Orioles pitcher Rick Sutcliffe returned to his family's home in Kansas City, Mo., on Sunday night after learning that his mother had died, manager Johnny Oates announced last night.
But Oates said that Sutcliffe told him by telephone yesterday that he planned on returning to Baltimore today and pitching tonight against the California Angels before flying to the Midwest to complete the funeral arrangements.
When he called Sutcliffe to send his condolences, Oates wasn't counting on the veteran right-hander to make his regular start. "I told him that I had a starting pitcher and he said, 'Yeah, it's me, I'm pitching,' " Oates said.
Oates was uncertain about the cause of her death, but a club spokesman said later that Sutcliffe's mother, Louise Bloss, 55, died of cancer. Oates said she had been ill when he talked to the then free-agent pitcher last off-season.
Oates said the viewing was scheduled for tomorrow, and the funeral for Thursday. Sutcliffe will likely rejoin the team again in Seattle on Friday, when the Orioles open a nine-game West Coast trip.
Sutcliffe, after not winning a game in July, has pitched well in his past four starts. He is 2-0 with a 2.24 ERA during that stretch and will take a 12-11 record into tonight's game.
Asked if he expected Sutcliffe to be in the right frame of mind to pitch tonight, Oates said, "Knowing him, if he's got it, he'll give it to us."
Pitcher Anthony Telford joined the Orioles yesterday for the third time in three years, after posting an 11-7 record at Rochester. The right-hander was fourth in the International League with 125 strikeouts, or, as he calls them, "punchouts."
Oates indicated Telford will serve in long relief for now, possibly becoming the fifth starter next month.
"You don't need a fifth starter until Sept. 1," Oates said. "It's possible we'd need a fifth starter three times."
Telford, 26, pitched in eight games for the Orioles in 1990 and in nine last year. He underwent shoulder surgery in 1989.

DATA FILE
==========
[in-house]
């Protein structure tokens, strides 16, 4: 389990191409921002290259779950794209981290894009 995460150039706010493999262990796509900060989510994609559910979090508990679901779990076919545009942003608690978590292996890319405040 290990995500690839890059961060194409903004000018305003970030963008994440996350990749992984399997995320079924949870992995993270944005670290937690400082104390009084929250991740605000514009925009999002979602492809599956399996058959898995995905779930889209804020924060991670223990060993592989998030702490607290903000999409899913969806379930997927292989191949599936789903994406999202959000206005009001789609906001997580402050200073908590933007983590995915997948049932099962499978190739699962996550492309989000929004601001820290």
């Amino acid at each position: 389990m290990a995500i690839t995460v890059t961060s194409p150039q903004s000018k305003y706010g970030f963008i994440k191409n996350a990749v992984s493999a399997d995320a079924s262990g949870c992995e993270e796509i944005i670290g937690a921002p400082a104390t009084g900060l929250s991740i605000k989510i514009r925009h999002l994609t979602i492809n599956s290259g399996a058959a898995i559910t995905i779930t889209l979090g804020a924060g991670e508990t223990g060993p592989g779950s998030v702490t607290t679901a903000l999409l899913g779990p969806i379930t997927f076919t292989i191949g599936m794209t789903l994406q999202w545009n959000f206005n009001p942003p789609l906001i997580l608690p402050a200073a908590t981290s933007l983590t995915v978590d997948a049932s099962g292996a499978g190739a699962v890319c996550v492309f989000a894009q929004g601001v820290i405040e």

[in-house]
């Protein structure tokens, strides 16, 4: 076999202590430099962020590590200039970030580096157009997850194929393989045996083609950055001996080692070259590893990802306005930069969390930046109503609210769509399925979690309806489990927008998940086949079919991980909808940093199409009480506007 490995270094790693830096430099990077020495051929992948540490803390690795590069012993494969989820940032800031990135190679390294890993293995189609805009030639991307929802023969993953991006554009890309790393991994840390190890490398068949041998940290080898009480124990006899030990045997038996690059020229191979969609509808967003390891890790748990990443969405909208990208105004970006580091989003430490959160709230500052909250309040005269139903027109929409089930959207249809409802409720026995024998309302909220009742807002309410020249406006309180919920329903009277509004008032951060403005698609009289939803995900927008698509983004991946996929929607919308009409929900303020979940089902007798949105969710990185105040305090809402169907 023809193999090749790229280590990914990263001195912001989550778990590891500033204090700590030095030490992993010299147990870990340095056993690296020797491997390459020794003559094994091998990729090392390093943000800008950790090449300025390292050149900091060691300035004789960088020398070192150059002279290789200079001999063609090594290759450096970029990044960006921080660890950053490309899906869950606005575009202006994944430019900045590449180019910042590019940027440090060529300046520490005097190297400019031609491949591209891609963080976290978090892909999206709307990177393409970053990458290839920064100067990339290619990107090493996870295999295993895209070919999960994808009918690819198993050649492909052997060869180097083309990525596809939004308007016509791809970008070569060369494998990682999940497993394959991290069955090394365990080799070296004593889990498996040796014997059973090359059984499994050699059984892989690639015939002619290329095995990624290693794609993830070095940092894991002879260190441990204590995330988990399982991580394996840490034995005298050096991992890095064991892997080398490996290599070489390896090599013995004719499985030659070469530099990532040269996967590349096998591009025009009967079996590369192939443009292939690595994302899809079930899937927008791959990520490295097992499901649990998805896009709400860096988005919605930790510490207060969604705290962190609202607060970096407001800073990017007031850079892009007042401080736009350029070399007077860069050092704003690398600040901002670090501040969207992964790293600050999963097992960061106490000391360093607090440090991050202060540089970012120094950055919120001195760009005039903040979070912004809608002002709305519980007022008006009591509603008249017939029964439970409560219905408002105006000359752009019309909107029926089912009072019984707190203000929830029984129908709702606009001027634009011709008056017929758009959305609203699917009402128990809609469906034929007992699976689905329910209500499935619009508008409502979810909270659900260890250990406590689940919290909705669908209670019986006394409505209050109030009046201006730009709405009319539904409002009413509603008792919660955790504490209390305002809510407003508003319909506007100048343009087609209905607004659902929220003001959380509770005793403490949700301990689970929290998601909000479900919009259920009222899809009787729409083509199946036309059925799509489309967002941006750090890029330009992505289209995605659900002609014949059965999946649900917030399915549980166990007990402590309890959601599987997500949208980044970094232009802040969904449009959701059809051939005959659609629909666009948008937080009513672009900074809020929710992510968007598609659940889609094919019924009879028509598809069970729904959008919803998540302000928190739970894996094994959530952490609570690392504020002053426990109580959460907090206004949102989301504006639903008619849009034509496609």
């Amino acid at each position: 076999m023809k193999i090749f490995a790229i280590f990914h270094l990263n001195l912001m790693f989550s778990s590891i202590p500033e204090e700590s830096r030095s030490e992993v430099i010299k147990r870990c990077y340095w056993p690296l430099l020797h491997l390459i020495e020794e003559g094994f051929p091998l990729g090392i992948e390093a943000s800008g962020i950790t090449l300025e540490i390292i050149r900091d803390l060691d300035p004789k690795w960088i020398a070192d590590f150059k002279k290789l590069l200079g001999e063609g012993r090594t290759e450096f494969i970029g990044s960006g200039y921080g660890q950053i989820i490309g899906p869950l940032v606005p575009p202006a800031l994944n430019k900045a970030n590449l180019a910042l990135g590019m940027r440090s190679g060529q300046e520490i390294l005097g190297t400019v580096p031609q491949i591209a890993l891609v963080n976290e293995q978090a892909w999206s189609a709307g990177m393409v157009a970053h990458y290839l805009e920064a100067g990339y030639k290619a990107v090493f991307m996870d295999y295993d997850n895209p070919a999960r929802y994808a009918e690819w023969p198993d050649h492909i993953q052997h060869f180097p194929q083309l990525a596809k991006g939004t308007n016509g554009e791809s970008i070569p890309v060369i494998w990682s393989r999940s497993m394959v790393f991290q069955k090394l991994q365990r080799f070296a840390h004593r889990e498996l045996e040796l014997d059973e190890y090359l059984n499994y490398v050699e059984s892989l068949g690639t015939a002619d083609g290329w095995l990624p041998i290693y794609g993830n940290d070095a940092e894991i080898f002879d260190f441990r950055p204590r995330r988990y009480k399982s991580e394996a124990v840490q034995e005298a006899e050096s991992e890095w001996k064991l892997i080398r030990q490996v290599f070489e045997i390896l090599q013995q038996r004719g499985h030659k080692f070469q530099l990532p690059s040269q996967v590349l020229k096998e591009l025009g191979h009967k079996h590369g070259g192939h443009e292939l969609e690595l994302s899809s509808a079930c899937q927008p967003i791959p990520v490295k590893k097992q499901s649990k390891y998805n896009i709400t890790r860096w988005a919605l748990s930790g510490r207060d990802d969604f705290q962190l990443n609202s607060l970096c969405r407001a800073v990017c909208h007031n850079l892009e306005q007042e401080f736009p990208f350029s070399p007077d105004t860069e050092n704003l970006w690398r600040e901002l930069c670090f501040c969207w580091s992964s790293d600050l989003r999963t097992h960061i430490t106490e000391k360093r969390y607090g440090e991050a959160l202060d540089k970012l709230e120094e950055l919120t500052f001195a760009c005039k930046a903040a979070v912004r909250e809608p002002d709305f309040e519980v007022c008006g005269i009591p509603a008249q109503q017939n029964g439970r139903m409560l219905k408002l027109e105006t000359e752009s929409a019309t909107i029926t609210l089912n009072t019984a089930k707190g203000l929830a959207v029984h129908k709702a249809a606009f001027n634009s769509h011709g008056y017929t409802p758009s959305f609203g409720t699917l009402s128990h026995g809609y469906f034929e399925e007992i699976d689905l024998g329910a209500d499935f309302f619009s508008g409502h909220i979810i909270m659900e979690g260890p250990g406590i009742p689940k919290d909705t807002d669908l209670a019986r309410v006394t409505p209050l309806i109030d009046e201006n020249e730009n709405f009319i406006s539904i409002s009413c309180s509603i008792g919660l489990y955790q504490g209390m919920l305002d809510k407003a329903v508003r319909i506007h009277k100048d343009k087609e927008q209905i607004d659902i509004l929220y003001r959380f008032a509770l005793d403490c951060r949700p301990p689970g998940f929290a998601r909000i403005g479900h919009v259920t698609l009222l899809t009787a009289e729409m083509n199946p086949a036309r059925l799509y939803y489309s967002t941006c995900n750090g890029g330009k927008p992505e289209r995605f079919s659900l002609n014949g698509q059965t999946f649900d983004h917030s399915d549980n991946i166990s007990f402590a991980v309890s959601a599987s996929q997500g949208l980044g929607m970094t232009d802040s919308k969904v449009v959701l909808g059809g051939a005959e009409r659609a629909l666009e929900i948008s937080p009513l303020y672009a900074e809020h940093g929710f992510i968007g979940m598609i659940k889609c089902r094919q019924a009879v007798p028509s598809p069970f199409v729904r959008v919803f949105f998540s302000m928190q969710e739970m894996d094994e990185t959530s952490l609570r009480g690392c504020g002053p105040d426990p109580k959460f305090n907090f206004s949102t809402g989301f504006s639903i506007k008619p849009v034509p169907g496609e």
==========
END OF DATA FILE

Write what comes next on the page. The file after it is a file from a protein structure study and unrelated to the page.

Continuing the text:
"I think I made strides this year at Rochester," Telford said. "It takes a while to come back after surgery, and now my fastball is as high as 89 miles an hour."
A familiar ride
Dark humor marked the California Angels' bus ride from New York to Baltimore on Sunday night, three months after one of their buses crashed into a grove of trees off the New Jersey Turnpike.
Manager Buck Rodgers, sitting in the right front seat, was hurt the worst, suffering a broken right elbow and left knee. He hopes to rejoin the team Friday at Anaheim Stadium.
When it was announced to the team what time the bus would leave Sunday, someone shouted, "Wear helmets and flak jackets."
The players, as a joke, put a rag dummy of Rodgers stuffed with newspapers and wearing an Angels cap in the otherwise empty front right seat.
It was around twilight when the buses passed the accident site. Observing the trees that had been knocked down, the players clapped and cheered at the realization that this time they had made it without mishap.
Some players dozed, fitfully. When the driver hit the brakes or the bus lurched, there were cries of "Hey, hey."
Bullpen catcher Rick Turner, in particular, was edgy during the trip. Small wonder. He suffered a 30-stitch laceration in his right side in the May 21 accident.
When Brady Anderson drove in his 70th run Sunday, it left him 15 shy of Harvey Kuenn's major-league record for most RBI by a leadoff hitter. Kuenn had 64 of his 85 at this point.
No. 19 on deck
John Unitas will throw out the first ball at "NFL Night" tonight.